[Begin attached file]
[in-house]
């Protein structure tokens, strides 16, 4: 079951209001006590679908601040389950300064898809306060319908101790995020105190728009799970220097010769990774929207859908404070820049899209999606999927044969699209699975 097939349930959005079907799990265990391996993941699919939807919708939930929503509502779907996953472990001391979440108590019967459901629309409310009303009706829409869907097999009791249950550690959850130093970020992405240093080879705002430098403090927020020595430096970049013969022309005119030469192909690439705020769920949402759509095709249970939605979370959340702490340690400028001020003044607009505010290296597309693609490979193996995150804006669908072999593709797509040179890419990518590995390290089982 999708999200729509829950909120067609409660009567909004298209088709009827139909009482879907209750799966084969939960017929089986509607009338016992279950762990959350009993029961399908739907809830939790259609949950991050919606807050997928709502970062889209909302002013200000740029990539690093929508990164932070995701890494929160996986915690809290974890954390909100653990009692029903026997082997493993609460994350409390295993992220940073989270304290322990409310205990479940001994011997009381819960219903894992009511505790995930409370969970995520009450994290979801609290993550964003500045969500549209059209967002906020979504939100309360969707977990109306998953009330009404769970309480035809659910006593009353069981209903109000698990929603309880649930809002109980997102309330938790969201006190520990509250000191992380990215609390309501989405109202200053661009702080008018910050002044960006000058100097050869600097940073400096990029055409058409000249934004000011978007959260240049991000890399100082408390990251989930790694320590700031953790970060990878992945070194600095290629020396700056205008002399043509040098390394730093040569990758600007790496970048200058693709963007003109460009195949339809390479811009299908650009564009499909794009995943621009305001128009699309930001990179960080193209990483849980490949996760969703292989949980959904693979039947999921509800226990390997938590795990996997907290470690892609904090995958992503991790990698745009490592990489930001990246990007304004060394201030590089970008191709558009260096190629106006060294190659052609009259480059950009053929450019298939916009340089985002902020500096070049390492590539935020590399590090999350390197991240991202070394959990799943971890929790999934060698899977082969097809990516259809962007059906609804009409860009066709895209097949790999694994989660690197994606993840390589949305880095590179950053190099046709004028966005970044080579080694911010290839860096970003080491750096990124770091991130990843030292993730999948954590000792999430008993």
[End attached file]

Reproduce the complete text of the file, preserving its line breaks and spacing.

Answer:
[in-house]
């Protein structure tokens, strides 16, 4: 079951209001006590679908601040389950300064898809306060319908101790995020105190728009799970220097010769990774929207859908404070820049899209999606999927044969699209699975 097939349930959005079907799990265990391996993941699919939807919708939930929503509502779907996953472990001391979440108590019967459901629309409310009303009706829409869907097999009791249950550690959850130093970020992405240093080879705002430098403090927020020595430096970049013969022309005119030469192909690439705020769920949402759509095709249970939605979370959340702490340690400028001020003044607009505010290296597309693609490979193996995150804006669908072999593709797509040179890419990518590995390290089982 999708999200729509829950909120067609409660009567909004298209088709009827139909009482879907209750799966084969939960017929089986509607009338016992279950762990959350009993029961399908739907809830939790259609949950991050919606807050997928709502970062889209909302002013200000740029990539690093929508990164932070995701890494929160996986915690809290974890954390909100653990009692029903026997082997493993609460994350409390295993992220940073989270304290322990409310205990479940001994011997009381819960219903894992009511505790995930409370969970995520009450994290979801609290993550964003500045969500549209059209967002906020979504939100309360969707977990109306998953009330009404769970309480035809659910006593009353069981209903109000698990929603309880649930809002109980997102309330938790969201006190520990509250000191992380990215609390309501989405109202200053661009702080008018910050002044960006000058100097050869600097940073400096990029055409058409000249934004000011978007959260240049991000890399100082408390990251989930790694320590700031953790970060990878992945070194600095290629020396700056205008002399043509040098390394730093040569990758600007790496970048200058693709963007003109460009195949339809390479811009299908650009564009499909794009995943621009305001128009699309930001990179960080193209990483849980490949996760969703292989949980959904693979039947999921509800226990390997938590795990996997907290470690892609904090995958992503991790990698745009490592990489930001990246990007304004060394201030590089970008191709558009260096190629106006060294190659052609009259480059950009053929450019298939916009340089985002902020500096070049390492590539935020590399590090999350390197991240991202070394959990799943971890929790999934060698899977082969097809990516259809962007059906609804009409860009066709895209097949790999694994989660690197994606993840390589949305880095590179950053190099046709004028966005970044080579080694911010290839860096970003080491750096990124770091991130990843030292993730999948954590000792999430008993």